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Article

Prescribing Clinicians’ Perspectives on Evidence-Based Psychotherapy for Posttraumatic Stress Disorder

1
Department of Psychiatry, Geisel School of Medicine at Dartmouth, 1 Rope Ferry Road, Hanover, NH 03755, USA
2
Dartmouth Trauma Interventions Research Center, One Medical Center Dr., Lebanon, NH 03756, USA
3
National Center for Posttraumatic Stress Disorder, Veterans Affairs Medical Center, 215 North Main Street, White River Junction, VT 05009, USA
4
Department of Management and Marketing, College of Management, University of Massachusetts, Boston, 100 Morrissey Boulevard, Boston, MA 02125, USA
5
Center for Comprehensive Access & Delivery Research and Evaluation, Iowa City VA Health Care System, Mailstop 152, 601 Hwy 6 West, Iowa City, IA 52246, USA
6
Department of Pharmacology & Toxicology, Geisel School of Medicine at Dartmouth, 1 Rope Ferry Road, Hanover, NH 03755, USA
*
Author to whom correspondence should be addressed.
These authors contributed equally to this work.
Behav. Sci. 2014, 4(4), 410-422; https://doi.org/10.3390/bs4040410
Received: 21 August 2014 / Revised: 20 September 2014 / Accepted: 8 October 2014 / Published: 21 October 2014
Evidence-based psychotherapies (EBP) for Posttraumatic Stress Disorder are not utilized to their full extent within the Department of Veterans Affairs (VA). VA provides care to many persons with PTSD and has been in the forefront of clinical practice guidelines and EBP training and dissemination. Yet VA continues to find EBP implementation difficult. Veterans with PTSD often initially present to prescribing clinicians, who then help make care decisions. It is therefore critical that these clinicians correctly screen and triage appropriate mental health care. The purpose of this study was to assess VA prescribing clinicians’ knowledge, perceptions, and referral behaviors related to EBPs for PTSD and to identify facilitators and barriers to implementing EBPs within VA. We conducted qualitative interviews with 26 VA prescribing clinicians. Limited access to EBPs was the most commonly noted barrier. The clinicians we interviewed also held specific beliefs and behaviors that may delay or deter EBPs. Strategies to improve utilization also emerged. Findings suggest the need for increased access to EBPs, training to optimize the role of prescribing clinicians in helping Veterans with PTSD make appropriate care decisions, and specific organizational changes to facilitate access and effective referral systems for EBPs. View Full-Text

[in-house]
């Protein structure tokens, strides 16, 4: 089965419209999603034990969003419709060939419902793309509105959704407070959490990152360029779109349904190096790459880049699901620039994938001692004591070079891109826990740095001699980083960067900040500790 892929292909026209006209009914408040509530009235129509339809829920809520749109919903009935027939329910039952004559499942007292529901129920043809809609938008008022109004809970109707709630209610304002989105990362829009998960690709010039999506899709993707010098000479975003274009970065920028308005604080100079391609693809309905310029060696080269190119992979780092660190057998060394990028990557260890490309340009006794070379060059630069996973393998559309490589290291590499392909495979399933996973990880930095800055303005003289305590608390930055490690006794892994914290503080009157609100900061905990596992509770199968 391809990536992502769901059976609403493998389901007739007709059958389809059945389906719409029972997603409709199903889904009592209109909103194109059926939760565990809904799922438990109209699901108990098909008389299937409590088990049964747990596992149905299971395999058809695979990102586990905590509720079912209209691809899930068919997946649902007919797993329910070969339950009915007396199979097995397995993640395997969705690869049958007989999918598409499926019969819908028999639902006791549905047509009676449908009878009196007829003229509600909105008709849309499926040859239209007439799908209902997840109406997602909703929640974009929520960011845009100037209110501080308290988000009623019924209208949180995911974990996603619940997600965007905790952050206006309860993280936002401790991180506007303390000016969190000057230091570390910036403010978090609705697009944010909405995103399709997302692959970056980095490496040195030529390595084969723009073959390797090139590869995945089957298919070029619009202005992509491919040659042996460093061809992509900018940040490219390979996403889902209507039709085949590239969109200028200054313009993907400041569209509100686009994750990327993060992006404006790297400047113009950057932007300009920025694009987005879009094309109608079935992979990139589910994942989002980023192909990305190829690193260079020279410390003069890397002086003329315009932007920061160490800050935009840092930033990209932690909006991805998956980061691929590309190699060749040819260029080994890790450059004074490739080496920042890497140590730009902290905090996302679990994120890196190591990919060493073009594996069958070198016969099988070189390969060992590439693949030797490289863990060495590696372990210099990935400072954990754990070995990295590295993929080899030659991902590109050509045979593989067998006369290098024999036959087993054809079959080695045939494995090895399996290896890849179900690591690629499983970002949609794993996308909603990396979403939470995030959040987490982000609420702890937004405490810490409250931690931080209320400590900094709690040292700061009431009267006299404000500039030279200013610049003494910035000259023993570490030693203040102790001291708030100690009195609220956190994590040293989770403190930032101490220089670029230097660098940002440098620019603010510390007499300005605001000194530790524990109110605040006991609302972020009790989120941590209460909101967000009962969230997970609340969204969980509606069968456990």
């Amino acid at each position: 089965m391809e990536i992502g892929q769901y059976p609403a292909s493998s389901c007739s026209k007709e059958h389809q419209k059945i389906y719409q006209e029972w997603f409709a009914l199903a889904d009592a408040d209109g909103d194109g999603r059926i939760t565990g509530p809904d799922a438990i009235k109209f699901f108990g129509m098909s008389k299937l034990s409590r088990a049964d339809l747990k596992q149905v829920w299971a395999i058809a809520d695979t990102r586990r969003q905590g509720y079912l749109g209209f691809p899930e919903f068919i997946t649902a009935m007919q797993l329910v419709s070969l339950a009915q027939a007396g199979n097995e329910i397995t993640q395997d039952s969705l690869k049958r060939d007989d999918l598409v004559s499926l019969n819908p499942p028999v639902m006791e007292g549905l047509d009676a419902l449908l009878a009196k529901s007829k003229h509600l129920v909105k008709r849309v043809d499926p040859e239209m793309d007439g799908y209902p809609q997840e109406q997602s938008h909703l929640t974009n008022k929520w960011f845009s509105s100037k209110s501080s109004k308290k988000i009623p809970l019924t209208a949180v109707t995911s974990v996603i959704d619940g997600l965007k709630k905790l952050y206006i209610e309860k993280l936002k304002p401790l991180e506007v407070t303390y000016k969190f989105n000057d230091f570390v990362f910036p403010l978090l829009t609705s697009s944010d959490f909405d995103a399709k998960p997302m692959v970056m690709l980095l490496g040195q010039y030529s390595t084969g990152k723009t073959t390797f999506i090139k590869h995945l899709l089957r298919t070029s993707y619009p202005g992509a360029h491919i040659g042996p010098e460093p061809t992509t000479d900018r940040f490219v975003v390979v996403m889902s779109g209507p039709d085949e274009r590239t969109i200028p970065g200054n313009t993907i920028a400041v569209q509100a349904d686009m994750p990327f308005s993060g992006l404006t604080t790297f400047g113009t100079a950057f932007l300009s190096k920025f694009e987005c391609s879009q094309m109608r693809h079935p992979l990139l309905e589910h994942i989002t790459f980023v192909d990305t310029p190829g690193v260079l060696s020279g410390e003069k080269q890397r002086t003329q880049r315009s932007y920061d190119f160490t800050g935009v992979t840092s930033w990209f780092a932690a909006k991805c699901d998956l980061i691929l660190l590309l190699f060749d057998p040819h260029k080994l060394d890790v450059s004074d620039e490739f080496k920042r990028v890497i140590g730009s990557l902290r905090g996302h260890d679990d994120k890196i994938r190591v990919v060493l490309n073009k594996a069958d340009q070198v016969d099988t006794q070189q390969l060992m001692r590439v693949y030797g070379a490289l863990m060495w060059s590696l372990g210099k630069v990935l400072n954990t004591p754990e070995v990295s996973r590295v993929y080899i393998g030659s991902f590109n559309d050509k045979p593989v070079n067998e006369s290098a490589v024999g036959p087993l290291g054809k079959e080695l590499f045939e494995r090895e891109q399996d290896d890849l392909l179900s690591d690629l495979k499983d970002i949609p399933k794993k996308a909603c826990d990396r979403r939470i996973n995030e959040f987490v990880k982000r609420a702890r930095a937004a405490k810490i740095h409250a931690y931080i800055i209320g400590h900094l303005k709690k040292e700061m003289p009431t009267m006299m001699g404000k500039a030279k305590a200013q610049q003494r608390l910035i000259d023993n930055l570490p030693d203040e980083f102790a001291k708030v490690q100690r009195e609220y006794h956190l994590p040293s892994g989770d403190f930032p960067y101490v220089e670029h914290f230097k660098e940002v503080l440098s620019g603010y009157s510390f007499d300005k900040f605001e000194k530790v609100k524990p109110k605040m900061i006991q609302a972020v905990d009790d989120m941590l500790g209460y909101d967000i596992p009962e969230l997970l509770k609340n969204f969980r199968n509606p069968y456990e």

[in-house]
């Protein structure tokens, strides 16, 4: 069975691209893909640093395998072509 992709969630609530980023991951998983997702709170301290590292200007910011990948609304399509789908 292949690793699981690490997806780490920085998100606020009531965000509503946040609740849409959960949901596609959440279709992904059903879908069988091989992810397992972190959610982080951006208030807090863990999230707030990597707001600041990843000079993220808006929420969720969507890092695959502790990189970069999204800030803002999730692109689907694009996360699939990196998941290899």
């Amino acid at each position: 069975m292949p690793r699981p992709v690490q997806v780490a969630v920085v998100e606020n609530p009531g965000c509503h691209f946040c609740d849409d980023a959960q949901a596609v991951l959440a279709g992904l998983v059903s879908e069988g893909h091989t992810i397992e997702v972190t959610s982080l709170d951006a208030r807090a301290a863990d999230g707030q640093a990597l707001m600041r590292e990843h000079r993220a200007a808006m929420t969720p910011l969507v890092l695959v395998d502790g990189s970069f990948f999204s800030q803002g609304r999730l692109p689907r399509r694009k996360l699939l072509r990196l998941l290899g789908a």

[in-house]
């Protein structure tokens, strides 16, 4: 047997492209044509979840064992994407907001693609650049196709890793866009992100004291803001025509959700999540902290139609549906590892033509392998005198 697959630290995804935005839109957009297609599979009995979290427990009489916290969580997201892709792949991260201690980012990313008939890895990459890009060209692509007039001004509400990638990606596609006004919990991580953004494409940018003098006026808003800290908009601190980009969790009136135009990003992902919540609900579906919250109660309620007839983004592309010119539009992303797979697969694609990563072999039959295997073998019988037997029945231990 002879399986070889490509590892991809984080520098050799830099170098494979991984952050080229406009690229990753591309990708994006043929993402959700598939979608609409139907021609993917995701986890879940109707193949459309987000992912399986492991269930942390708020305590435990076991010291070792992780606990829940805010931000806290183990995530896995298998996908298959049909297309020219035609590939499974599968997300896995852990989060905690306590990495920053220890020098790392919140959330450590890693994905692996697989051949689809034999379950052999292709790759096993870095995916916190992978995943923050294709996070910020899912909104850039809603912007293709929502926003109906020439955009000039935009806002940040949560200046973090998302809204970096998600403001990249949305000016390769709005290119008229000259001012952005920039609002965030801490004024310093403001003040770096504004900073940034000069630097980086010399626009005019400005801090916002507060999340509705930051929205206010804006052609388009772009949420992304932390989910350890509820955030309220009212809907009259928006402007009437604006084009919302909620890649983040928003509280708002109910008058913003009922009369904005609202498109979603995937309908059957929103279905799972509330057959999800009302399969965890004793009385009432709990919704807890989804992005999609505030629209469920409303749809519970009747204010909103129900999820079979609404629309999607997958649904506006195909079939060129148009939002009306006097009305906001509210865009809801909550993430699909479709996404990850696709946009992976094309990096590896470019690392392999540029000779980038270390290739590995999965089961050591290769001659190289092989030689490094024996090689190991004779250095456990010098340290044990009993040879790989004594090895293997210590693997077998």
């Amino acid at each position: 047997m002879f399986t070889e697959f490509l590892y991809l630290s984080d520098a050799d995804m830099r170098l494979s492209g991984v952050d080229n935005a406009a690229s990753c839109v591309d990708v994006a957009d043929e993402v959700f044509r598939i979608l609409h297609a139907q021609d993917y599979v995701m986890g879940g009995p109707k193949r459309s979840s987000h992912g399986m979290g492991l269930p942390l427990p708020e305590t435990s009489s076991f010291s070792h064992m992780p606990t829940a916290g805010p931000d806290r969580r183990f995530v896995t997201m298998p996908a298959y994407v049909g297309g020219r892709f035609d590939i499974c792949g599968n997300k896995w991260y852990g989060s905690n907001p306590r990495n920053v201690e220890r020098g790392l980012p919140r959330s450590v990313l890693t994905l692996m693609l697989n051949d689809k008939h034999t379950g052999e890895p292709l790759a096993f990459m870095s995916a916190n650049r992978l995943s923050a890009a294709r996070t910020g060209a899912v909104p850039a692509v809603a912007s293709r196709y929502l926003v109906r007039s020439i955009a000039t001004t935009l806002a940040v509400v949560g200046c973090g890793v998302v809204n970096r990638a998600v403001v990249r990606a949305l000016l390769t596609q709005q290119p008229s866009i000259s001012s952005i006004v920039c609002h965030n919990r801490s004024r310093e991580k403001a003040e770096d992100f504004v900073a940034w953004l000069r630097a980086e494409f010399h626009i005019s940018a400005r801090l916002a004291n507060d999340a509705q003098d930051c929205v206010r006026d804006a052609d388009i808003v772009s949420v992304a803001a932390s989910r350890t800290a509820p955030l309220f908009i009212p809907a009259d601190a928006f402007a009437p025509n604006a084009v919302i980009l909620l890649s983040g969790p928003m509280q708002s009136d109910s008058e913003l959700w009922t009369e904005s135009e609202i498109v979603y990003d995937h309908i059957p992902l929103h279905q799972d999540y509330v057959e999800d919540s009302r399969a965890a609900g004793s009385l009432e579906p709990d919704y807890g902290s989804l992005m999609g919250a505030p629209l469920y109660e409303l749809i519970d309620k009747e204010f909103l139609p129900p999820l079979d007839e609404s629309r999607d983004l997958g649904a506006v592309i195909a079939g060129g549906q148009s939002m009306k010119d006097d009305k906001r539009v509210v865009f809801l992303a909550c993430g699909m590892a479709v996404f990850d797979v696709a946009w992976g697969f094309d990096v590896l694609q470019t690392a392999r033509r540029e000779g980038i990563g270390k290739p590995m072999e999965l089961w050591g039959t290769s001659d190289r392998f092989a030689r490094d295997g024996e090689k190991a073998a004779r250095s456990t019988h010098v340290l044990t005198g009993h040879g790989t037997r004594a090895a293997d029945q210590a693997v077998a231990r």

Keywords: evidence-based practice; posttraumatic stress disorder (PTSD); pharmacology; implementation barriers; clinical practice guidelines; Veteran’s Affairs evidence-based practice; posttraumatic stress disorder (PTSD); pharmacology; implementation barriers; clinical practice guidelines; Veteran’s Affairs
MDPI and ACS Style

Barnett, E.R.; Bernardy, N.C.; Jenkyn, A.B.; Parker, L.E.; Lund, B.C.; Alexander, B.; Friedman, M.J. Prescribing Clinicians’ Perspectives on Evidence-Based Psychotherapy for Posttraumatic Stress Disorder. Behav. Sci. 2014, 4, 410-422. https://doi.org/10.3390/bs4040410

AMA Style

Barnett ER, Bernardy NC, Jenkyn AB, Parker LE, Lund BC, Alexander B, Friedman MJ. Prescribing Clinicians’ Perspectives on Evidence-Based Psychotherapy for Posttraumatic Stress Disorder. Behavioral Sciences. 2014; 4(4):410-422. https://doi.org/10.3390/bs4040410

Chicago/Turabian Style

Barnett, Erin R., Nancy C. Bernardy, Aaron B. Jenkyn, Louise E. Parker, Brian C. Lund, Bruce Alexander, and Matthew J. Friedman. 2014. "Prescribing Clinicians’ Perspectives on Evidence-Based Psychotherapy for Posttraumatic Stress Disorder" Behavioral Sciences 4, no. 4: 410-422. https://doi.org/10.3390/bs4040410

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